the scary thing about is when in file formats it has stuff like:

file: refers to a file
some-special-string: does a special thing

and that just invites the problem of someone using some-special-string as a file name

pls, anyone who does
do not ever do anything like this
keep your formal grammars unambiguous

if you do not, Ada Lovelace will come down from Programmer Heaven and smite you

@Shamar idk, read it in some manpage the other day, not sure which
but similar problems apply to a lot of the system, eg. how basically nothing can handle spaces in file names

(hot take, $ifs should only contain tab and newline, or better yet, there should be no $ifs)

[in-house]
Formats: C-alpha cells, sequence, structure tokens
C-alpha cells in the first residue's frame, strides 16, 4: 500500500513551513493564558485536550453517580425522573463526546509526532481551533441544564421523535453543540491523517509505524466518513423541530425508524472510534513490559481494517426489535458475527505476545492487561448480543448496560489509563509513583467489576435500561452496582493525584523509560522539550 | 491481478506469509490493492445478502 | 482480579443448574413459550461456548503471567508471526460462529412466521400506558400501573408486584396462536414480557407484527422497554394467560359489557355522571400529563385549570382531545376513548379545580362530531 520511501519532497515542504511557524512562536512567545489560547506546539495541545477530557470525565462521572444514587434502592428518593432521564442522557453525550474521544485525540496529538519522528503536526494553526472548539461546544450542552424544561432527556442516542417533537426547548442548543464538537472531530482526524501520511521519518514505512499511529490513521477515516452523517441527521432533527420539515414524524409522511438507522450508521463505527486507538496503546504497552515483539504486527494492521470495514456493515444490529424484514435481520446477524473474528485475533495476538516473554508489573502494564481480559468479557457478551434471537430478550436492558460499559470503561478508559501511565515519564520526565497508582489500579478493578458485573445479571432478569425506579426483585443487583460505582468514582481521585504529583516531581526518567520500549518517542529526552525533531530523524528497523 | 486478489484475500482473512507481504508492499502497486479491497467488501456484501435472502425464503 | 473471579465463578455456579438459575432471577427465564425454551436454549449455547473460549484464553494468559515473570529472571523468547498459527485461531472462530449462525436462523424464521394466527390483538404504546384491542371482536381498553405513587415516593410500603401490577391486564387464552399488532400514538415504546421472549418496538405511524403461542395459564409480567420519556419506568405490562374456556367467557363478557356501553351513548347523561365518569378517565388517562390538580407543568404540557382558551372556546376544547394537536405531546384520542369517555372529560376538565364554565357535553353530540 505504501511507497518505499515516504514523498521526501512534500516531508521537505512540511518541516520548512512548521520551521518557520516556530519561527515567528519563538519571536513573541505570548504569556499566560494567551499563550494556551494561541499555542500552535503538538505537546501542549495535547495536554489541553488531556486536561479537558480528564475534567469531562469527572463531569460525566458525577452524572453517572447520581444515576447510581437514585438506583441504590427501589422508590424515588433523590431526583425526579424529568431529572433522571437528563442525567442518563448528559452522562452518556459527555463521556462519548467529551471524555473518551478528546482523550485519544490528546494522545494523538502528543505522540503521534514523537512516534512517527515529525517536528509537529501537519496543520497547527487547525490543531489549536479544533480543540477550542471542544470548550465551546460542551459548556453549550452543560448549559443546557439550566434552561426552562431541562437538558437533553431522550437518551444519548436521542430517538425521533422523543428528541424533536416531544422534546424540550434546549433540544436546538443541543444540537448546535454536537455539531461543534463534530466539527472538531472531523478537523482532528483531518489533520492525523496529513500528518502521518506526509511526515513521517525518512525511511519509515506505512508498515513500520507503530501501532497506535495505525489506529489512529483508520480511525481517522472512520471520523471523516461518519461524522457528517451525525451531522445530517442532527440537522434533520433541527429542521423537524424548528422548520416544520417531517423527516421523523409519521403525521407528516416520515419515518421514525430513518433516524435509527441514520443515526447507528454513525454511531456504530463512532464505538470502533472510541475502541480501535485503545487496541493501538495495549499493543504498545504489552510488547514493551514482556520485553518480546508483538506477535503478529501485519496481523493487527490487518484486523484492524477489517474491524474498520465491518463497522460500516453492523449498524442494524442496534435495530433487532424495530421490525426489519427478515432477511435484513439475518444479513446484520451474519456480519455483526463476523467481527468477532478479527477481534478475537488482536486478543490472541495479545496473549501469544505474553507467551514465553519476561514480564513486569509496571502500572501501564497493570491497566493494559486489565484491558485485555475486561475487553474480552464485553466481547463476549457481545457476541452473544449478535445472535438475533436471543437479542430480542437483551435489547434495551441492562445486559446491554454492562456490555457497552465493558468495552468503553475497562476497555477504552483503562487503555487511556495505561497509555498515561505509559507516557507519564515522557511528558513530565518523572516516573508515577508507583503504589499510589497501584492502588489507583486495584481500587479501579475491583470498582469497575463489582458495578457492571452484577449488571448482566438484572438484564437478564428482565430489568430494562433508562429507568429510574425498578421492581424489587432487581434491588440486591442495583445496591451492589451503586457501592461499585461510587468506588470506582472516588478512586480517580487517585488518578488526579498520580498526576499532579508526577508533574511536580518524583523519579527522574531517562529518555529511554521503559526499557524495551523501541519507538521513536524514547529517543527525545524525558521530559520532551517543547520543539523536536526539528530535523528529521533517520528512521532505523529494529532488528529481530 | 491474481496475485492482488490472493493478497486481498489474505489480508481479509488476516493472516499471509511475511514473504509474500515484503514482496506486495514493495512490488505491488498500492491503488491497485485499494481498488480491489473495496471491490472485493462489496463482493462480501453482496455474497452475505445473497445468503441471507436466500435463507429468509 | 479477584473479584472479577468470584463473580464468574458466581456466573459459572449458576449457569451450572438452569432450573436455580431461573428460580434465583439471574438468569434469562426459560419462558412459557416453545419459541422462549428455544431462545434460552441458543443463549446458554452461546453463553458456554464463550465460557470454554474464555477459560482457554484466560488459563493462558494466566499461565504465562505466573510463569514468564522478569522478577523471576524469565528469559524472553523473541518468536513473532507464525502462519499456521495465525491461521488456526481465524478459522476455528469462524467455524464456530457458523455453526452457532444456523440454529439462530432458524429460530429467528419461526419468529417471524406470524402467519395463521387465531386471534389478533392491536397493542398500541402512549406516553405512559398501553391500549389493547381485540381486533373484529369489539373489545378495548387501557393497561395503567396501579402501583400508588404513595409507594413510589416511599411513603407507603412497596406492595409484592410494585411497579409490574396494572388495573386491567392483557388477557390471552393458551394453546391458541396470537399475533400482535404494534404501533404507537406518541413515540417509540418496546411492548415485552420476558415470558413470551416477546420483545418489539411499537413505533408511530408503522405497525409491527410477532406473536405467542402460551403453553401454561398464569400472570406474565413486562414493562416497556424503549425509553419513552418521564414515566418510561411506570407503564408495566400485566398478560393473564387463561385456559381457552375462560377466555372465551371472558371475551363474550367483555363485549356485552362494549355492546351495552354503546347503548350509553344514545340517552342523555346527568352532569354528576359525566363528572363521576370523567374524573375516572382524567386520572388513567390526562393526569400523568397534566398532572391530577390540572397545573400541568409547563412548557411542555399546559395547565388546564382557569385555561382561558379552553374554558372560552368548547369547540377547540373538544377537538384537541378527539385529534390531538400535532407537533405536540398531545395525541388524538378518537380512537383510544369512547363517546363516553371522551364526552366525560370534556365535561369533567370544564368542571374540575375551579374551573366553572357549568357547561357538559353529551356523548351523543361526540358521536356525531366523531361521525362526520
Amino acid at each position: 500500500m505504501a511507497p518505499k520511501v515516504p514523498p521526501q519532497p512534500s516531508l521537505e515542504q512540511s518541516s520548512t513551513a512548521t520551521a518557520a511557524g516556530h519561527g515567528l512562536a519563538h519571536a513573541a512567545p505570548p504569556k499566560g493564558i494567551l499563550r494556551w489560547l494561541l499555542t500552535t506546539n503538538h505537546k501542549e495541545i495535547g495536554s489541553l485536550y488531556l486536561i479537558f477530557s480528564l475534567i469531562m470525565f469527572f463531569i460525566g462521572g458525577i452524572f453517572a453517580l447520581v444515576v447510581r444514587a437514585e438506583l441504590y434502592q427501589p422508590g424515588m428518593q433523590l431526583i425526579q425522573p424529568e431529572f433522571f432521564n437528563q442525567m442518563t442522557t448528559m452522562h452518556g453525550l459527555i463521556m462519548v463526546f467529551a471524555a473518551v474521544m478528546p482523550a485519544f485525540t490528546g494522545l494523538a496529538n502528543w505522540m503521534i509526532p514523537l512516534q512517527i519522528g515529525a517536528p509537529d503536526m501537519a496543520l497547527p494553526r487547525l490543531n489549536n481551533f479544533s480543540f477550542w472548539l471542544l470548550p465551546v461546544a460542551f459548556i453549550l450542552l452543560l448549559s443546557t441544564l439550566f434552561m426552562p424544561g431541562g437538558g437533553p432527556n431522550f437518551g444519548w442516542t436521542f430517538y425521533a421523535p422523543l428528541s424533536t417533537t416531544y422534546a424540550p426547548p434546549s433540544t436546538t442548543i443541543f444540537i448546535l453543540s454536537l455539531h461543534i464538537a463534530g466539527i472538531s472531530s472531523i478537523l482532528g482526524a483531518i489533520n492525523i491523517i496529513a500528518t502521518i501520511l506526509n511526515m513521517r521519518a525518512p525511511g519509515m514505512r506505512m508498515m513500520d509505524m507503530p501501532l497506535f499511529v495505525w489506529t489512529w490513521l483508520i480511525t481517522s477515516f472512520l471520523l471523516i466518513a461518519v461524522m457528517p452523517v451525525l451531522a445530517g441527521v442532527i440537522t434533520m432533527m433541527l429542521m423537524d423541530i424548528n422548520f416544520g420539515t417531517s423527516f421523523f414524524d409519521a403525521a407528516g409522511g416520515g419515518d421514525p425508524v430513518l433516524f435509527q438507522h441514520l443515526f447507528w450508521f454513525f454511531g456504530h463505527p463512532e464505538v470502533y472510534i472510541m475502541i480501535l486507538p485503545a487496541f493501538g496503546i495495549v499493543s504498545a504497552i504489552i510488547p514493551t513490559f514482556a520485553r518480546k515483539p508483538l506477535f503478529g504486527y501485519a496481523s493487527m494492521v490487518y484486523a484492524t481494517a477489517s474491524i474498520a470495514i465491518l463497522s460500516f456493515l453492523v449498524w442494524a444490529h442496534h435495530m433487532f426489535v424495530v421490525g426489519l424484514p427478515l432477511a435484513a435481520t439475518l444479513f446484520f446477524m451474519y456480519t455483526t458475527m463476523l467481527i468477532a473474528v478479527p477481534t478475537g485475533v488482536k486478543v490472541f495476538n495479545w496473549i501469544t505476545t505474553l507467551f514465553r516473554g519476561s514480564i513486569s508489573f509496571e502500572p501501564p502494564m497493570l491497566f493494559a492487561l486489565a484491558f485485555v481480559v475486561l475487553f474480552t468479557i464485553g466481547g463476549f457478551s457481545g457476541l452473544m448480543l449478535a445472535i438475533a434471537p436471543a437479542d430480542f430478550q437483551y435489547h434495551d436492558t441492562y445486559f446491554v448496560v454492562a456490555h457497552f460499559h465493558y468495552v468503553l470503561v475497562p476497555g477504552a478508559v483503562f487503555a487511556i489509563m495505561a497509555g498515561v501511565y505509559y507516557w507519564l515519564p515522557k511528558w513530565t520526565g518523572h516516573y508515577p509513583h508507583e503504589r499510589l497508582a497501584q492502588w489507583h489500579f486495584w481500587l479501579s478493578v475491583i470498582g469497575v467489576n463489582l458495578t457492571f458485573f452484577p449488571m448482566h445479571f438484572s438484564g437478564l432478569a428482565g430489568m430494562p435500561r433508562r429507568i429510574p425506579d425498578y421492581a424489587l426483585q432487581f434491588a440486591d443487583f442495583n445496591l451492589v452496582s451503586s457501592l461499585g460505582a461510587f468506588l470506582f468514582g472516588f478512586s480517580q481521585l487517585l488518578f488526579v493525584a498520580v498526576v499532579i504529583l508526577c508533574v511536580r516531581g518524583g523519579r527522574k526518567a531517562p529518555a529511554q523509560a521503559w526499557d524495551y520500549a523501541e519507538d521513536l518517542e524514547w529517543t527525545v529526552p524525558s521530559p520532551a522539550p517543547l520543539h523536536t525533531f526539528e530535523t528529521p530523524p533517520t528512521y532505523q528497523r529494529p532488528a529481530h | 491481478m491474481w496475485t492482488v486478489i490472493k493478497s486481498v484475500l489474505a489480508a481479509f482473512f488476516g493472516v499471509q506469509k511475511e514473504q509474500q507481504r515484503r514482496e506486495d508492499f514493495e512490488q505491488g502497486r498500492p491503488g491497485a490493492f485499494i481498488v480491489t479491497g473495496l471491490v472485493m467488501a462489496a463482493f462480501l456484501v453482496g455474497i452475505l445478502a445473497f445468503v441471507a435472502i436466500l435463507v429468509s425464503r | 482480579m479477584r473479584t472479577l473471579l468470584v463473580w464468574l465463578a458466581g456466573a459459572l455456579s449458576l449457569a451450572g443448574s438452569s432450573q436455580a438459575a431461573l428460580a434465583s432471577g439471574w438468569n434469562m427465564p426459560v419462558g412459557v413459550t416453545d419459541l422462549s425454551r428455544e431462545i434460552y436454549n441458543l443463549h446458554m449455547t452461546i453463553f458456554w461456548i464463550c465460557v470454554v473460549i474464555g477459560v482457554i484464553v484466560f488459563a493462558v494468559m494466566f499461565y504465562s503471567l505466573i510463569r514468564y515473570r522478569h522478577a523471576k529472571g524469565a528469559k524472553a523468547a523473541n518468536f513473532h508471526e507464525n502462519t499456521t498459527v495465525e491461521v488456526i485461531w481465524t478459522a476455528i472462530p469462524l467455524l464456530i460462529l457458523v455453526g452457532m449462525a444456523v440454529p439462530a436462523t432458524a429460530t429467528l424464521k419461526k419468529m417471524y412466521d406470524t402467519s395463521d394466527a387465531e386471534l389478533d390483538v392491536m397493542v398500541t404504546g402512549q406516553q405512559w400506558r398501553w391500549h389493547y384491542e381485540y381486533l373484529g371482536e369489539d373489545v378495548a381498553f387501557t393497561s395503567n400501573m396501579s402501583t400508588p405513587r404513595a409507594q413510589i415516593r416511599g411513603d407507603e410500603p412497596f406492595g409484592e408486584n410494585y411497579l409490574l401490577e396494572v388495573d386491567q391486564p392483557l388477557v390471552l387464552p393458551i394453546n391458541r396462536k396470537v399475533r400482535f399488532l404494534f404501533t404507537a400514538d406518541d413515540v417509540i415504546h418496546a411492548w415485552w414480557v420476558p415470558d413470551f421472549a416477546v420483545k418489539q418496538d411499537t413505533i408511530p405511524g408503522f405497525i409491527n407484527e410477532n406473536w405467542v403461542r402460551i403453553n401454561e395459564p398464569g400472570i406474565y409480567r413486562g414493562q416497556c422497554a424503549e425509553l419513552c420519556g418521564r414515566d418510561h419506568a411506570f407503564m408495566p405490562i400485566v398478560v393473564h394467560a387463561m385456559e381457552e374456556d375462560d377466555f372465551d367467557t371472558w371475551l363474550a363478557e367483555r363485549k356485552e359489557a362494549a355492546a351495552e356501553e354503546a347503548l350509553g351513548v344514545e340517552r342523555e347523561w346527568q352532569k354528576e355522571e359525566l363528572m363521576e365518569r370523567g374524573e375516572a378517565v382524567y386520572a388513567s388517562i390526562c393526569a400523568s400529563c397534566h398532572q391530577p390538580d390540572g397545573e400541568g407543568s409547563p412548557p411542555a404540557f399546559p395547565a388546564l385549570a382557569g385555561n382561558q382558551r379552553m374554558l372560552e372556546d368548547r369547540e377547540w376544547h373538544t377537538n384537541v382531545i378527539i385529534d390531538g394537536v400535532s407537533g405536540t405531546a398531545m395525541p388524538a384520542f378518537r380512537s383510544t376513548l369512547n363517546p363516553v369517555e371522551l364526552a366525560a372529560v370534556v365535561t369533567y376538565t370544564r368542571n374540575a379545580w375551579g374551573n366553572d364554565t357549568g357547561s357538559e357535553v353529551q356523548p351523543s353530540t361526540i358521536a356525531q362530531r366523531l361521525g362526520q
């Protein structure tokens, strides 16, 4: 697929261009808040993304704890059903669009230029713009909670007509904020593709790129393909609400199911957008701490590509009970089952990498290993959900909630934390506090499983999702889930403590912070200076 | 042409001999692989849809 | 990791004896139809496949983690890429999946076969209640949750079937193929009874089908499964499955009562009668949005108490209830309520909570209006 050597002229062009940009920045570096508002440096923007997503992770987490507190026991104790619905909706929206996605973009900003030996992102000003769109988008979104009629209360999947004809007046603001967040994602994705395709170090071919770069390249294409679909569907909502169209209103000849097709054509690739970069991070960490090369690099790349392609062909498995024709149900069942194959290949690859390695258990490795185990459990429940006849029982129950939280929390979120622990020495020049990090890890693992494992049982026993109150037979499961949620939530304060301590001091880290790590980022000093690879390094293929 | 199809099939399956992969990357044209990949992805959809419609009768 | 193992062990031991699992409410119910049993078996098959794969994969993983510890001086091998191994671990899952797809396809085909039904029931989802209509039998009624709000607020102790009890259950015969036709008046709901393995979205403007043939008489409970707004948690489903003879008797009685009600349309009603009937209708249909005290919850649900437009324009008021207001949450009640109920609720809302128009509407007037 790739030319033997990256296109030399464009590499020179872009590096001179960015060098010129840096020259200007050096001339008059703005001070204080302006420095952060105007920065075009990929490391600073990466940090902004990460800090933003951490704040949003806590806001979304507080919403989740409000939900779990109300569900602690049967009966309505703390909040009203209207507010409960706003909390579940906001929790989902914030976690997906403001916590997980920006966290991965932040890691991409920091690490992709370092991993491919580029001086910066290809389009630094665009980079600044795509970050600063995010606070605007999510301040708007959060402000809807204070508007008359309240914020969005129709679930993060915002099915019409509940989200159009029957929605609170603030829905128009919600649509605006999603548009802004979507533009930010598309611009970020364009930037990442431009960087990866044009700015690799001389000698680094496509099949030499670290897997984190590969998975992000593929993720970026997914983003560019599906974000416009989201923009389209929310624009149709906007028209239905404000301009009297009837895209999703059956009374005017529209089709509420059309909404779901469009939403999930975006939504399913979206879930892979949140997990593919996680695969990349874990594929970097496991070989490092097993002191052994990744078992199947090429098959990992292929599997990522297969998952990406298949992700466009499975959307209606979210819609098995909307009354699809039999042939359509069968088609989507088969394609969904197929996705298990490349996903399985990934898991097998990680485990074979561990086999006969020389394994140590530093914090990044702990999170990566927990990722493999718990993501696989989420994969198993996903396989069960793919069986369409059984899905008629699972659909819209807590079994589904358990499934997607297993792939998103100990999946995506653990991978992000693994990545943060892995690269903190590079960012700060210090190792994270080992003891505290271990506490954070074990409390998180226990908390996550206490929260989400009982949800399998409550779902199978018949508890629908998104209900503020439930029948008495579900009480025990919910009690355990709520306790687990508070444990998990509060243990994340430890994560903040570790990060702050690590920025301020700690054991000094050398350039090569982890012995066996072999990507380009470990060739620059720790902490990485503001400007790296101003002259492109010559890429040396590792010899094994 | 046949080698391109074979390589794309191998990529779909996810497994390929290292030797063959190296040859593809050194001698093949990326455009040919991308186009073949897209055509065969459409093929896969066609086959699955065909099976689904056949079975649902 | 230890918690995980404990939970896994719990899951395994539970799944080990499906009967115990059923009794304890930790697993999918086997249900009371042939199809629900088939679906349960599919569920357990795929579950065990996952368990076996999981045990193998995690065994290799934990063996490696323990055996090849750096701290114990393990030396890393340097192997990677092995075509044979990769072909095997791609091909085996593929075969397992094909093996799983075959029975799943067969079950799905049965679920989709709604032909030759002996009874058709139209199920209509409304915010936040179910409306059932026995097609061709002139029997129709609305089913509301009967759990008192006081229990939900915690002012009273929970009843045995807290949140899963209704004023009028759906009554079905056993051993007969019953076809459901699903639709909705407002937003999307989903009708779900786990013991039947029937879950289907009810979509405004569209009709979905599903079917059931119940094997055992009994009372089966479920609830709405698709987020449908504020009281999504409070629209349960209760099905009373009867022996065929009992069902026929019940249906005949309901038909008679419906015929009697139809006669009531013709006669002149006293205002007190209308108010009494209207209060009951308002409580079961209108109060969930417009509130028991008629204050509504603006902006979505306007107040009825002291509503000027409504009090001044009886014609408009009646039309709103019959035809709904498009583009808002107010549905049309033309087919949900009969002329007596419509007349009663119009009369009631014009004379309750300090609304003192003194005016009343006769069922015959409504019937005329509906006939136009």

@Shamar this isn't really a Plan 9 specific problem, but it's one of those things that mess up an otherwise nice system

@Shamar @xj9 You only can't use 0x0 because of C's limitations. :blobshrug:
IMHO, type Path = List String (maybe NonEmptyList or something) makes more sense than using char*.

It makes sense in historical context, sure, but it doesn't have to always be like this.

And not all limits make you think, some are just practical because an upper bound is often nice to have. Eg. 255 characters per file name is probably a relief for on-disk file system formats.


@Shamar @xj9 Software isn't special in this regard btw, every protocol works like this. They restrict things so that other (hopefully useful) things can happen more easily.

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